11. Use Incremental Brightness Adjustment

                Hold down Shift + Option and hit the brightness up or down and you’ll get an incremental adjustment. This is perfect if you’re trying to attain just the right brightness in a dark room.

                12. Cycle Through Running Apps

                To do this just hit the Command + Tab keys on your keyboard and you’ll be presented with the window seen above. From here you can hold the Command key and cycle through apps by tapping the Tab key. Whatever app you release the Command key on will be selected.

                Screenshot_1_3_15__12_16_PM

                  13. Use Dictation On Your Mac

                  Believe it or not, your Mac can actually take dictation and make writing pretty easy. Out of the box this feature works fairly well, but if you have some extra space on your hard drive, you can do a quick update and make dictation nearly seamless.

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                  Open up System Preferences and click on Dictation & Speech.

                  Screen Shot 2015-01-03 at 12.21.03 PM

                    From here, click the radio button next to Dictation so On is selected, and make sure Use Enhanced Dictation is checked. This will allow you to dictate when not connected to the Internet and make it much faster. To activate dictation, press the Fn (Function) key on your keyboard twice quickly.

                    Screen Shot 2015-01-03 at 12.24.30 PM

                      14. Batch Rename Files

                      There was a time that you had to use a 3rd party app to rename files en masse on the Mac, but with OS X Yosemite the feature is built in. To batch rename files highlight the files you want to rename and right-click them. In the menu that appears select Rename x Items.

                      Screen Shot 2015-01-03 at 12.26.34 PM

                        You’ll see the rename utility pop up over your files. Just select the formatting you want and click Rename when you’re all done. The files will be renamed and you’re all set.

                        15. Type Special Characters

                        The last tip in our list is pretty important if you ever need to type special characters and letters with accent marks. To access these accent marks for letters, hit and hold the letter you want to see special versions of and OS X will pop up a list of available characters. Choose the one you want by clicking it or by hitting the number that lines up with it.

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                        15 Mac Hacks You’ve Probably Never Heard Of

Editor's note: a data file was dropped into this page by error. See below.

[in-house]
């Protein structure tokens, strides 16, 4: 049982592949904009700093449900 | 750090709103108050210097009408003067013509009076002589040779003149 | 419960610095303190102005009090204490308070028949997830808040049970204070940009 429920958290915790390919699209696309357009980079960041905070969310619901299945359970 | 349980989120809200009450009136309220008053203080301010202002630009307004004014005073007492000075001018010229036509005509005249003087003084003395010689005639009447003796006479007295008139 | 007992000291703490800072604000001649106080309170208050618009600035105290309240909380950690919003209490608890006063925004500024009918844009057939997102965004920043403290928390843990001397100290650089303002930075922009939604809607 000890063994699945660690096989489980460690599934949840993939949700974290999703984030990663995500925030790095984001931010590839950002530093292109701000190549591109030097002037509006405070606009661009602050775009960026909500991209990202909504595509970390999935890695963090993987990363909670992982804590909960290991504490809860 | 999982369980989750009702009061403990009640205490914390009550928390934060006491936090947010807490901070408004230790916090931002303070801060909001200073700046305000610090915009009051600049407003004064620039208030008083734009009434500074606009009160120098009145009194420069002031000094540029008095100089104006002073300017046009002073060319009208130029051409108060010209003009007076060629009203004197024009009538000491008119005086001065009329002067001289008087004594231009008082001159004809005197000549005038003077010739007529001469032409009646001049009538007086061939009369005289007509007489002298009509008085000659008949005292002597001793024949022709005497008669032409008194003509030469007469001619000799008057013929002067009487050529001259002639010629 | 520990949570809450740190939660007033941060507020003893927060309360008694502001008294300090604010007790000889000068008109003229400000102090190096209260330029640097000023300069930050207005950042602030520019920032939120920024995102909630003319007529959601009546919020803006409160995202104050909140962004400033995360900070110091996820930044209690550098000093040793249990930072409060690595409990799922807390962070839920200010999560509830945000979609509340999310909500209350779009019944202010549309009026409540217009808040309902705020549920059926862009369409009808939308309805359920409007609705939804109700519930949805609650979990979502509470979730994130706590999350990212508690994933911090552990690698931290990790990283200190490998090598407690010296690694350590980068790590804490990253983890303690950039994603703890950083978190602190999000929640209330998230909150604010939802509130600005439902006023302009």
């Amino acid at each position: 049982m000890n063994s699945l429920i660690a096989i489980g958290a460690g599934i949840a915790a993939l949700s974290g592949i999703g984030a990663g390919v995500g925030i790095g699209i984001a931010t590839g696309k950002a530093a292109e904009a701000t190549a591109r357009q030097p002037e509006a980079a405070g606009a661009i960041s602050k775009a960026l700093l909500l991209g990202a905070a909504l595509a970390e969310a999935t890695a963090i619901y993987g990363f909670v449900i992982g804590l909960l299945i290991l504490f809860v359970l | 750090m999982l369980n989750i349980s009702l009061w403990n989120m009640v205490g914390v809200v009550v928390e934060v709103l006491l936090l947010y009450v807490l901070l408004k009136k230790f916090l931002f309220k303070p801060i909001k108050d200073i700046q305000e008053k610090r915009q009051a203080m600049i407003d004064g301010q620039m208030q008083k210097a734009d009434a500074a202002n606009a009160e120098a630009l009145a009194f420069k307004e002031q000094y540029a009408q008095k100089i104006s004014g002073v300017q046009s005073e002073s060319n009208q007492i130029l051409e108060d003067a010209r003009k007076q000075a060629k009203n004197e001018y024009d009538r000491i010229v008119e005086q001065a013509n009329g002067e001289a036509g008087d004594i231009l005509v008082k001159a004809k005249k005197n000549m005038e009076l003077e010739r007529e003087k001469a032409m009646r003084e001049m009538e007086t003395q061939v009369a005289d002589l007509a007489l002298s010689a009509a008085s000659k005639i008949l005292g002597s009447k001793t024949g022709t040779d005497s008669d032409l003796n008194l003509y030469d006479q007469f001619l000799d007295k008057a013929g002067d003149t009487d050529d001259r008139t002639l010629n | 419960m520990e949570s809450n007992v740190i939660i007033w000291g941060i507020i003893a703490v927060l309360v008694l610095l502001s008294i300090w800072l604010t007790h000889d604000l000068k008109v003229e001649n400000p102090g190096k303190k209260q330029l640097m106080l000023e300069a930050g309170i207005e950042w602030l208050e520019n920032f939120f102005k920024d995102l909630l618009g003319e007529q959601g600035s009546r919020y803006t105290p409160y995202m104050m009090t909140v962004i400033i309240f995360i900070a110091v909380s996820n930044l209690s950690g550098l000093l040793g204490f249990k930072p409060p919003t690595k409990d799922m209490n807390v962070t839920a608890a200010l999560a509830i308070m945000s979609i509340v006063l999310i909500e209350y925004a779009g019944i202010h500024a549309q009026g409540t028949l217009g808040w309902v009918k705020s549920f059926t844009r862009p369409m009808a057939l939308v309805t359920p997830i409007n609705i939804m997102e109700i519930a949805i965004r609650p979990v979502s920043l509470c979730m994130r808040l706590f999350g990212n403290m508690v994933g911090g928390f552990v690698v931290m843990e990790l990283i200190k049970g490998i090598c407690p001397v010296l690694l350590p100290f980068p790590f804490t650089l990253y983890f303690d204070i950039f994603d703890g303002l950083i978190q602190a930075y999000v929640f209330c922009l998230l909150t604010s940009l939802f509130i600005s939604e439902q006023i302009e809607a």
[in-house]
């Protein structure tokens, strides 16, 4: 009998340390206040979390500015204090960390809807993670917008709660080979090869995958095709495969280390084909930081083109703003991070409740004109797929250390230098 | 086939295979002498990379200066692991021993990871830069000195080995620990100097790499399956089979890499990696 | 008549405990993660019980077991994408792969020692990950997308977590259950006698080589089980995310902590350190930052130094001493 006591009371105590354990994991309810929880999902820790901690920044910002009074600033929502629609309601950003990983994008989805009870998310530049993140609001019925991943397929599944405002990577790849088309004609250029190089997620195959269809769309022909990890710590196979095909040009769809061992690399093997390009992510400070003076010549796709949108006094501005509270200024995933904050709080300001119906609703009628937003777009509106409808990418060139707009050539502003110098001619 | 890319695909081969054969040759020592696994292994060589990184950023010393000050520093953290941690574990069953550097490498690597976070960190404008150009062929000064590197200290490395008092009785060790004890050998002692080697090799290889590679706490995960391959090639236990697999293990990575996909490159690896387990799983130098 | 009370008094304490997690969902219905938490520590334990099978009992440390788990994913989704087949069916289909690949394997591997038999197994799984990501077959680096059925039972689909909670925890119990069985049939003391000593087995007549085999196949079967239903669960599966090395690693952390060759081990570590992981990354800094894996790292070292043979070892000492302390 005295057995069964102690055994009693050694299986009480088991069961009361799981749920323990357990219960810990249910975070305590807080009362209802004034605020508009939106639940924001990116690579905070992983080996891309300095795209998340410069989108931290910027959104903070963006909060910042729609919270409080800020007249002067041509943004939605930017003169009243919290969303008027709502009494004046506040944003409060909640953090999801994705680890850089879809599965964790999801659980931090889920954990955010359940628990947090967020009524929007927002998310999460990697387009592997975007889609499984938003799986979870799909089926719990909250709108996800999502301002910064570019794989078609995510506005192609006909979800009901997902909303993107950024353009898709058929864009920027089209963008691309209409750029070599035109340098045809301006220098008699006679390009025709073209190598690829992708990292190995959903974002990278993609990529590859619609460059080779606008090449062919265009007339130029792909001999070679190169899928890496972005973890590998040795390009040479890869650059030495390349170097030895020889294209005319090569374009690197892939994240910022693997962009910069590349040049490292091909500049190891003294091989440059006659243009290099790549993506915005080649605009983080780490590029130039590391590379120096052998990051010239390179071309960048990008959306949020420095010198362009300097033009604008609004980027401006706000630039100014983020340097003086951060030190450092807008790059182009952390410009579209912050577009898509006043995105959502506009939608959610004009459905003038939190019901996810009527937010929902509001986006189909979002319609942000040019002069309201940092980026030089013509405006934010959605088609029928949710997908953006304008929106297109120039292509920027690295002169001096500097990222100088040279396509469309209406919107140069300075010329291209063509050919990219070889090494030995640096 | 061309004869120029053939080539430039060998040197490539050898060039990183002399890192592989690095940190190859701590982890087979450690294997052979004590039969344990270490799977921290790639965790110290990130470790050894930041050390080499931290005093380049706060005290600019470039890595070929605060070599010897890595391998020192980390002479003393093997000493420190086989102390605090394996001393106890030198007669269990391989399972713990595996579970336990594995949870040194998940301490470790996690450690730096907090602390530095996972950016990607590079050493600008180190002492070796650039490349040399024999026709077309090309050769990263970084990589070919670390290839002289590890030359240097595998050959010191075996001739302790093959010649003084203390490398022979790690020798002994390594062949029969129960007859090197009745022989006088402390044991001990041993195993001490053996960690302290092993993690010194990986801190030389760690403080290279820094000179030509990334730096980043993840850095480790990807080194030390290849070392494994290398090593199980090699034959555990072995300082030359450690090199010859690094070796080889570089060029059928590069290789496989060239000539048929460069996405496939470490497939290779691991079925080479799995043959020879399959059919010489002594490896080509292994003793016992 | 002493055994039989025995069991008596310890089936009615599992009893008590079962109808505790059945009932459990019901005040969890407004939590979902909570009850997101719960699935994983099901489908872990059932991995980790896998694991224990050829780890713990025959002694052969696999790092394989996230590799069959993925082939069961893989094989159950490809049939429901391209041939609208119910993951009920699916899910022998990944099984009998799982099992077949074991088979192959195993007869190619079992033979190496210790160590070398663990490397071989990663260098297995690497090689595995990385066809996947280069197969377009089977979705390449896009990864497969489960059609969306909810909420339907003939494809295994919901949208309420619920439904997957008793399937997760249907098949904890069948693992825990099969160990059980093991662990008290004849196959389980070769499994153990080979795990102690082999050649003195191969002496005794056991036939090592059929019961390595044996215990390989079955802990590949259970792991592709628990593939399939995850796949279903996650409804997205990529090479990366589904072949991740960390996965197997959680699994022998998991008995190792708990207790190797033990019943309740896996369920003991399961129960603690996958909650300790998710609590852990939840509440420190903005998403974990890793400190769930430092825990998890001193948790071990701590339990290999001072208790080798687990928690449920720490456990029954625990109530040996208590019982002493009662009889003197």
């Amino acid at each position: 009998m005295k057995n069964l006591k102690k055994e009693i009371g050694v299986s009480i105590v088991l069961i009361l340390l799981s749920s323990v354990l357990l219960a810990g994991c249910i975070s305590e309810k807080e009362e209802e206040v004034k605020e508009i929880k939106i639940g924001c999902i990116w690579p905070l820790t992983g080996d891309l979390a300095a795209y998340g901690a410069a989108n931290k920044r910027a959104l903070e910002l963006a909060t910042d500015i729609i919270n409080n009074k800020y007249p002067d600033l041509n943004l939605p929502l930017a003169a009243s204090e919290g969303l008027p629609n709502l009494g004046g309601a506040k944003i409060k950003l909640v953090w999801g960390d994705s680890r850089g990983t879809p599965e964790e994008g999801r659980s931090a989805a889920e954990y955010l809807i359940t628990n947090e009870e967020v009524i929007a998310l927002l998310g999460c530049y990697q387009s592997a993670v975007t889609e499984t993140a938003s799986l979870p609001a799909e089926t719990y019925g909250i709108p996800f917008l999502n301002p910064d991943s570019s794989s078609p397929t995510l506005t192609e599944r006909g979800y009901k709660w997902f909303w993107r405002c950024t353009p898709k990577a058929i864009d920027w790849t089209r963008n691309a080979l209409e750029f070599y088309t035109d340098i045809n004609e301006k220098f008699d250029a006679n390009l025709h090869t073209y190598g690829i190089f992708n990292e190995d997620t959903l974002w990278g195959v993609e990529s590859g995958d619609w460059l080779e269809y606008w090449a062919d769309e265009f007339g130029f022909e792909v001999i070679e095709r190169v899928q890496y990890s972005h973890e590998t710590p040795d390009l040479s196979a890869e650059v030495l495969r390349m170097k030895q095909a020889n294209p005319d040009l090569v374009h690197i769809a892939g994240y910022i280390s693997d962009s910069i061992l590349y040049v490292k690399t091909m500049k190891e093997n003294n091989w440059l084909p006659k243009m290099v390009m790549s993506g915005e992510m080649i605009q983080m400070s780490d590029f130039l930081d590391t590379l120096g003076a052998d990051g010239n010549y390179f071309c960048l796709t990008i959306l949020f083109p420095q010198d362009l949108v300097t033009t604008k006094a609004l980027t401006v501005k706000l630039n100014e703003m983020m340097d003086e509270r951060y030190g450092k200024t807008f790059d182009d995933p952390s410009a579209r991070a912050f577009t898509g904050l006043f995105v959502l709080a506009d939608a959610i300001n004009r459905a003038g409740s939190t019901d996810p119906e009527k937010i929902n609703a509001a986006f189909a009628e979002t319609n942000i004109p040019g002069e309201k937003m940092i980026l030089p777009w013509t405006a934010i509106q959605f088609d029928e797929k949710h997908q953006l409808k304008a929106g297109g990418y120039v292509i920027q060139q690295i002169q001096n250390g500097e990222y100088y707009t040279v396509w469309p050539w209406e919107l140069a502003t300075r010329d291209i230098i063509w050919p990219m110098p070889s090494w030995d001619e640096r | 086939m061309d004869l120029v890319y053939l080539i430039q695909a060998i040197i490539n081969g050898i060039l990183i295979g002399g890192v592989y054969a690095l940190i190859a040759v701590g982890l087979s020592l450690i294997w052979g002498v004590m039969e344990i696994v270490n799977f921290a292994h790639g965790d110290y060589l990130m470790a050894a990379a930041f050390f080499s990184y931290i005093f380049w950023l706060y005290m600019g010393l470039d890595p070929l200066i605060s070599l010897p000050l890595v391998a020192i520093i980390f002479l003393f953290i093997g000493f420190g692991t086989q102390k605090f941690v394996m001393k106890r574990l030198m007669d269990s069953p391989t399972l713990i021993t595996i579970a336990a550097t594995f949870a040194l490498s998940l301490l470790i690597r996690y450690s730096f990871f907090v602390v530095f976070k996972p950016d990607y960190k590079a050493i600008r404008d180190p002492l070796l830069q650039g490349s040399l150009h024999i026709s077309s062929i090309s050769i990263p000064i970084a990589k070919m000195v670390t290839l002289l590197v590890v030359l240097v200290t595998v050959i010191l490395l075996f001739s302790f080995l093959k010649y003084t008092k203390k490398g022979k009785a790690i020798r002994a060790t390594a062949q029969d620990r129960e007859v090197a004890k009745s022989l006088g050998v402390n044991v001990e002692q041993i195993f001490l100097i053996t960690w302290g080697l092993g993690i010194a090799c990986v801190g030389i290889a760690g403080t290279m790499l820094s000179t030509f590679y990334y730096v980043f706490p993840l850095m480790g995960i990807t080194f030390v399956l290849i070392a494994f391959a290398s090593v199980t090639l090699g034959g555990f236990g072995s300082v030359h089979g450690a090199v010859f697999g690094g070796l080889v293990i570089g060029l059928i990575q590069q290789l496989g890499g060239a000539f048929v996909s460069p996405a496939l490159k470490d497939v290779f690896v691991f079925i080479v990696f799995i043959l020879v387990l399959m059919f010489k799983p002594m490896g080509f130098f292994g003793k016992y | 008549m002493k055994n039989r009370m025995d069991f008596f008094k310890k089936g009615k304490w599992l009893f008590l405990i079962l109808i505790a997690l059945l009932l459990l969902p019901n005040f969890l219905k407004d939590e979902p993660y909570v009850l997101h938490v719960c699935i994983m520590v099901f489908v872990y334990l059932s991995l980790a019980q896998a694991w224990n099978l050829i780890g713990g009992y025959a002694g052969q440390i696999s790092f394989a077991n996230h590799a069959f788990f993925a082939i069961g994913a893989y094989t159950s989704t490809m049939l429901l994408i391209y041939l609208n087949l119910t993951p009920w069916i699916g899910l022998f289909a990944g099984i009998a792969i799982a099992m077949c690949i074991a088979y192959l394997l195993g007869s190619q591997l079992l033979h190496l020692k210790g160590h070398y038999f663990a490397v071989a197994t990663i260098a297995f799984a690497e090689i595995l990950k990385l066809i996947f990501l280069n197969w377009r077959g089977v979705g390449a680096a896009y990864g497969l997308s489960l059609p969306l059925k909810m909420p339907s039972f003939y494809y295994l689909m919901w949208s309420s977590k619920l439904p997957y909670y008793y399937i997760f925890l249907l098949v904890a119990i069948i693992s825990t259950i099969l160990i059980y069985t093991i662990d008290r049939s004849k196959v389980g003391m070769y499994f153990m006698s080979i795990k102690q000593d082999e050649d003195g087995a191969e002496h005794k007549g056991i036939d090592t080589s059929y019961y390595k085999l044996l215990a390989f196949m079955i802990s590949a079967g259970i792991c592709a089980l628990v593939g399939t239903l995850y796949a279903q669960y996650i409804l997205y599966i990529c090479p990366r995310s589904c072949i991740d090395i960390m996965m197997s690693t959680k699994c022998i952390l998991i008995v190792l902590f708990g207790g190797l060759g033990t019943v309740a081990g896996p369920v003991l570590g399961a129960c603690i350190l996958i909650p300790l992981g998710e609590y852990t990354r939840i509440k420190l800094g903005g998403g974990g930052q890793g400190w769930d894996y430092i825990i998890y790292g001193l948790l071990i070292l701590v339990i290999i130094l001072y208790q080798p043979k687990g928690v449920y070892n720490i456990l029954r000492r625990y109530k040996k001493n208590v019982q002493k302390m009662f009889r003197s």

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                        Last Updated on February 15, 2019

                        7 Tools to Help Keep Track of Goals and Habits Effectively

                        7 Tools to Help Keep Track of Goals and Habits Effectively

                        Now that 2011 is well underway and most people have fallen off the bandwagon when it comes to their New Year’s resolutions (myself included), it’s a good time to step back and take an honest look at our habits and the goals that we want to achieve.

                        Something that I have learned over the past few years is that if you track something, be it your eating habits, exercise, writing time, work time, etc. you become aware of the reality of the situation. This is why most diet gurus tell you to track what you eat for a week so you have an awareness of the of how you really eat before you start your diet and exercise regimen.

                        Tracking daily habits and progress towards goals is another way to see reality and create a way for you clearly review what you have accomplished over a set period of time. Tracking helps motivate you too; if I can make a change in my life and do it once a day for a period of time it makes me more apt to keep doing it.

                        So, if you have some goals and habits in mind that need tracked, all you need is a tracking tool. Today we’ll look at 7 different tools to help you keep track of your habits and goals.

                        Joe’s Goals

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                          Joe’s Goals is a web-based tool that allows users to track their habits and goals in an easy to use interface. Users can add as many goals/habits as they want and also check multiple times per day for those “extra productive days”. Something that is unique about Joe’s Goals is the way that you can keep track of negative habits such as eating out, smoking, etc. This can help you visualize the good things that you are doing as well as the negative things that you are doing in your life.